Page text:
If so, go to www.seattleangelconference.com and fill out the survey. Or add a comment below with your thoughts.

Please forward this on to others you know who might be interested as well!

© Charlie Kindel. All Rights Reserved.

13 comments


  1. BVH

    We have a great organization right here in Seattle called the Alliance of Angels.

    • I’m a member of AoA. It’s awesome. But it does not actively encourage the type of community growth I am talking about. Perhaps AoA would be a great organization to help sponsor/organize the type of event I’m talking about.

  2. I’m a member of AoA. It’s awesome. But it does not actively encourage the type of community growth I am talking about. Perhaps AoA would be a great organization to help sponsor/organize the type of event I’m talking about. 

  3. I’m a member of AoA. It’s awesome. But it does not actively encourage the type of community growth I am talking about. Perhaps AoA would be a great organization to help sponsor/organize the type of event I’m talking about. 

  4. I’m a member of AoA. It’s awesome. But it does not actively encourage the type of community growth I am talking about. Perhaps AoA would be a great organization to help sponsor/organize the type of event I’m talking about.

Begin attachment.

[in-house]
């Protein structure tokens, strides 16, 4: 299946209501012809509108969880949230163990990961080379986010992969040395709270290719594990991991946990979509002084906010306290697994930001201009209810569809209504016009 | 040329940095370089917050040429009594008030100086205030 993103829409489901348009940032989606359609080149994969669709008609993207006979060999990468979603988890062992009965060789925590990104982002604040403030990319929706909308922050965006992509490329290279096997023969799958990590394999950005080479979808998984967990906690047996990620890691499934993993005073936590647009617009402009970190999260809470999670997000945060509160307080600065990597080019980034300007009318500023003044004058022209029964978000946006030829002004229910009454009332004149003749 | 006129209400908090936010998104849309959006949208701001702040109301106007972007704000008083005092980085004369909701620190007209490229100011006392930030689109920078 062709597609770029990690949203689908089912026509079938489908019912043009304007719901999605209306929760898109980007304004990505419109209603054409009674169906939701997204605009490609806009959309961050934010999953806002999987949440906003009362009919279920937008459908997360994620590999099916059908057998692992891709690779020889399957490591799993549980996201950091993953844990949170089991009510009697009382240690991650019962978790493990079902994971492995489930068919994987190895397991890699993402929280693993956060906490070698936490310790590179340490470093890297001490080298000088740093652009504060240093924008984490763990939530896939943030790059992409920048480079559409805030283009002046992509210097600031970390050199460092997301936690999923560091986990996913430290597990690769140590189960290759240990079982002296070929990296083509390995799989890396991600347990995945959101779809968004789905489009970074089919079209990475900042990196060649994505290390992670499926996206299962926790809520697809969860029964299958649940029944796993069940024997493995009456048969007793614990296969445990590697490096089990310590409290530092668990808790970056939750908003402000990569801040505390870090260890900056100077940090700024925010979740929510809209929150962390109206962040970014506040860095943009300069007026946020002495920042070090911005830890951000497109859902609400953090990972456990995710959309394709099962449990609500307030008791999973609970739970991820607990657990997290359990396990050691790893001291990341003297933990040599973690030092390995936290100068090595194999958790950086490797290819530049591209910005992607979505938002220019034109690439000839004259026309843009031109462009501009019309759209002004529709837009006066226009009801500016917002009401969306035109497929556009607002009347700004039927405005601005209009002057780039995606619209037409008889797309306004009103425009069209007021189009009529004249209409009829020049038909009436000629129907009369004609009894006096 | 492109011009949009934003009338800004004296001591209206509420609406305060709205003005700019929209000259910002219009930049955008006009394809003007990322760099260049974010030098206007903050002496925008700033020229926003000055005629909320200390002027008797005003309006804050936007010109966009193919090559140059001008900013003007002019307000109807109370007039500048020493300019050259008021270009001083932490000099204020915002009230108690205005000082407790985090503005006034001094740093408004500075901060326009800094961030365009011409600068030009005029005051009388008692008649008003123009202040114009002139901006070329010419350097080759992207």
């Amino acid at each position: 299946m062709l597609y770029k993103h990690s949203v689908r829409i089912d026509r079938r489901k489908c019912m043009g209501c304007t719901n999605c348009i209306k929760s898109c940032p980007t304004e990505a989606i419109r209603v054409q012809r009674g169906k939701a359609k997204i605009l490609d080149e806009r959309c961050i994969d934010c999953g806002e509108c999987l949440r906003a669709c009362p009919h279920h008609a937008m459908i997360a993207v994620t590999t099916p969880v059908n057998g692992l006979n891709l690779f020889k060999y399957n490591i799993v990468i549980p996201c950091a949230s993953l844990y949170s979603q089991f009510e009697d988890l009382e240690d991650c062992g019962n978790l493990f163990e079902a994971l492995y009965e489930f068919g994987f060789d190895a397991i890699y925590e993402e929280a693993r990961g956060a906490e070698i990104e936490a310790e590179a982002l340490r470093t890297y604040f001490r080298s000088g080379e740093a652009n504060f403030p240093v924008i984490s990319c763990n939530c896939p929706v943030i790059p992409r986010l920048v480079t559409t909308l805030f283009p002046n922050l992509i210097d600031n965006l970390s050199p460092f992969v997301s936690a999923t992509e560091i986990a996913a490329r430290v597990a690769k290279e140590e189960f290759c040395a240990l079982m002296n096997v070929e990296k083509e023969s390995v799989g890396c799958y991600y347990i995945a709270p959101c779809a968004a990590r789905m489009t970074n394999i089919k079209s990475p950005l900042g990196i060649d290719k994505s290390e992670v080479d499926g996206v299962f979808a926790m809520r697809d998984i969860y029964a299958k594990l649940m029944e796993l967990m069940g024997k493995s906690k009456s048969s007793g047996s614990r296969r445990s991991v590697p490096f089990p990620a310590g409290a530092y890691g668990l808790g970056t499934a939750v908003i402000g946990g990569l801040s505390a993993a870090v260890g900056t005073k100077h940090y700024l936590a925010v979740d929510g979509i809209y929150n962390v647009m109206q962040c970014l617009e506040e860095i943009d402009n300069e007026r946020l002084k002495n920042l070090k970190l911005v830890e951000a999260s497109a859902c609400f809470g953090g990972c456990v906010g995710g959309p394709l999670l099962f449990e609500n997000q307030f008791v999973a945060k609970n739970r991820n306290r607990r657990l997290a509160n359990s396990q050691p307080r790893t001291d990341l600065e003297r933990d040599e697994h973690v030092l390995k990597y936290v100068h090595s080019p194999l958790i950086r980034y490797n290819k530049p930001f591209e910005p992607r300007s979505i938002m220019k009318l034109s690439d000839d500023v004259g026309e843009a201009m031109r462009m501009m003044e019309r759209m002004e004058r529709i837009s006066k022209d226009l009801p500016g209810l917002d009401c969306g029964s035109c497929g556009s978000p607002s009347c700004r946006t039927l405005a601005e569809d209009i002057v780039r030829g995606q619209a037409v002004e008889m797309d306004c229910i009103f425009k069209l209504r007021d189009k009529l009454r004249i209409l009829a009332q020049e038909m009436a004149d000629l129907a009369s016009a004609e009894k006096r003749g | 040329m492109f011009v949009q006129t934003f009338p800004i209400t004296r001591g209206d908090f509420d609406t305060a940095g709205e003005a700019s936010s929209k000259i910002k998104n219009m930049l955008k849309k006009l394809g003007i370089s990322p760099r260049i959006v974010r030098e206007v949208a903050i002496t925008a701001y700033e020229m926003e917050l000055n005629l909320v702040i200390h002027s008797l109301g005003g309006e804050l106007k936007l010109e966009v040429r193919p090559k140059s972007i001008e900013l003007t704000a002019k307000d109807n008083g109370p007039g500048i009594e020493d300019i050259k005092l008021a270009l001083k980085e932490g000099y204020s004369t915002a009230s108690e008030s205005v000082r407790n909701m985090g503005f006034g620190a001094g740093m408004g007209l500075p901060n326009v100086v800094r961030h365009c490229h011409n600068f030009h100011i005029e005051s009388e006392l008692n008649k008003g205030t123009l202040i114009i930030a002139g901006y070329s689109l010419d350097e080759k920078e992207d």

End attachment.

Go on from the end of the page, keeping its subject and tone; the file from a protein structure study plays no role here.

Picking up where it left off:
5. Tom Fakes

    Chris DeVore of the Founders Co-Op posted something very similar a few weeks ago.  You should talk to him about how to improve the angel scene in Seattle

  6. Great idea!  Check out the Zino Zillionaire contest for something similar that’s happened here.  I don’t think there’s another one scheduled soon, but it might be a good source of learnings.

  7. Sean

    Intuitive investing of companies that have a value proposition and scalability with definitive IP and I am in. I think this should also be the Pacific Northwest and there should be synergy within. Most startups are of a notional idea that when one seriously scratches the surface one gets light as opposed to a core model. Most angels want to see a strong management background within that sector or tech. Allot of well funded social media startups are neither profitable nor scalable. The reason why SF is a launching pad is the scalability and network which the Northwest lacks, early entry and scale is optimal. Startups should focus on cloud saas solutions at this stage as this where the traction will come. Check Vulcan’s VC portfolio and you will see many non performers.

  8. sdada

    as a founder of a startup , I would rather approach an angel directly for the terms . Rather than to through this new game of American Idol version. It is probably good of investor who can pit the startups against each on the ruse of  ‘mentoring’ them and then pick the winner.

    but if you understand market dynamics and have the product at demo stage, its better to ditch these gimmicks and either go directly to angel or round A.
    Most of the startups in these programs dont know what they are doing